The musicians, who were often labourers and artisans, received a small payment for their services. They had to buy their instruments, strings, reeds, music, which they wrote out by hand on paper with hand-ruled lines! Local 'VIPs' such as the Rector, Churchwardens, wealthier Farmers and Lord of the Manor would make an annual contribution towards the musicians' payment. These 'mini-orchestras' had a twofold effect as well as providing church music: they encouraged people without education opportunities to take up music-making, and they increased attendance in the churches by attracting musicians' family and friends to come along. Two 19th century novelists wrote about the Quires: George Elliot in 'Scenes of Clerical Life' and Thomas Hardy (who played in one as a young man) in 'Under the Greenwood Tree' and 'Two on a Tower'.

Pipe organs were built into churches from the 19th century onwards. The 'Oxford Movement' encouraged altar-centred worship. The result of these innovations meant the musicians were no longer required. The players were dismissed, causing hard feelings in some, and the west galleries were pulled down unless they were required for installation of the pipe organ. In Stanton church the surviving west gallery contains the organ. A recent Radio 4 topic outlined the mystery of a church organ in Walsingham parish church blown up after the Quire was dismissed. But in most parishes the changes were uneventful!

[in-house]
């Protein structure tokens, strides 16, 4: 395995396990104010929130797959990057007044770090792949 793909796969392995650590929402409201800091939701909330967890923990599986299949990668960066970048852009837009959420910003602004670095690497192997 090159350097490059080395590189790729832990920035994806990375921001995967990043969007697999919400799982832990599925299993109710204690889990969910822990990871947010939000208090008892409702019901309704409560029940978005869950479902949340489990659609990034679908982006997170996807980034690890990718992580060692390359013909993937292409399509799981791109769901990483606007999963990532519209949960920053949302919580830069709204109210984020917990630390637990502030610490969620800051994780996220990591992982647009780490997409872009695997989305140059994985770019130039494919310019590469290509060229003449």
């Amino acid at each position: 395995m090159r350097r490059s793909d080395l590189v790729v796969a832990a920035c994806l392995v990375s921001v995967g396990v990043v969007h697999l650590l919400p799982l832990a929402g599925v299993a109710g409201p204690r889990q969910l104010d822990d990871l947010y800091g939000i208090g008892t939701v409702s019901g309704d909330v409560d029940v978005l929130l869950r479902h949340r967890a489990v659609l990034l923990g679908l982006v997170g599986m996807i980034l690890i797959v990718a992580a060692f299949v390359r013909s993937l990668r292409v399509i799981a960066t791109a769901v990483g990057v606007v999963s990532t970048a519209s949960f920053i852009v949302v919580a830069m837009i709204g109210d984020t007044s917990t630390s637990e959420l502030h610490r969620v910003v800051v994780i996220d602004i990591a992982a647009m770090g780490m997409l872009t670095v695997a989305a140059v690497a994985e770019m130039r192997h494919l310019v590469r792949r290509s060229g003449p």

Local churches with a gallery include Bishops Cleeve Parish Church and Stanton. Oddington Old Church shows the signs of a west gallery which was taken away. At St. Mary's Prestbury records show that there was once a west gallery and a barrel organ was placed there. When the new organ chamber off the chancel was constructed the gallery must have been removed. It would have been situated under where the present organ lies.

Groups of musicians have broadcast on radio the sound of west-gallery music, delightful listening, but these recordings are rarely available for sale. A group called 'Psalmody Hyperion' have published a CD called 'Vital Spark of Heavenly Flame' which is the only recording of this interesting era of church music I know of.

What happened to those musicians from small towns and rural communities? As one door closes, another opens. Music-making by enthusiasts re-emerged in the Brass and Silver Bands of the 19th and 20th centuries. The bands attached to the big industrial 'Works' may not survive, alas, but those attached to local communities are still blowing strong!

Helen McCarthy, Prestbury Writers' Workshop


The Bellringers' Day Out

On Saturday 23rd September a group of bellringers set off in their cars on a trip to ring at towers in North Worcestershire. Most were Prestbury ringers who had not got other commitments that day. The date had been chosen because our bells were not needed for weddings. Two former Prestbury ringers came to join us from Sussex and several ringers from other Cheltenham towers were also invited.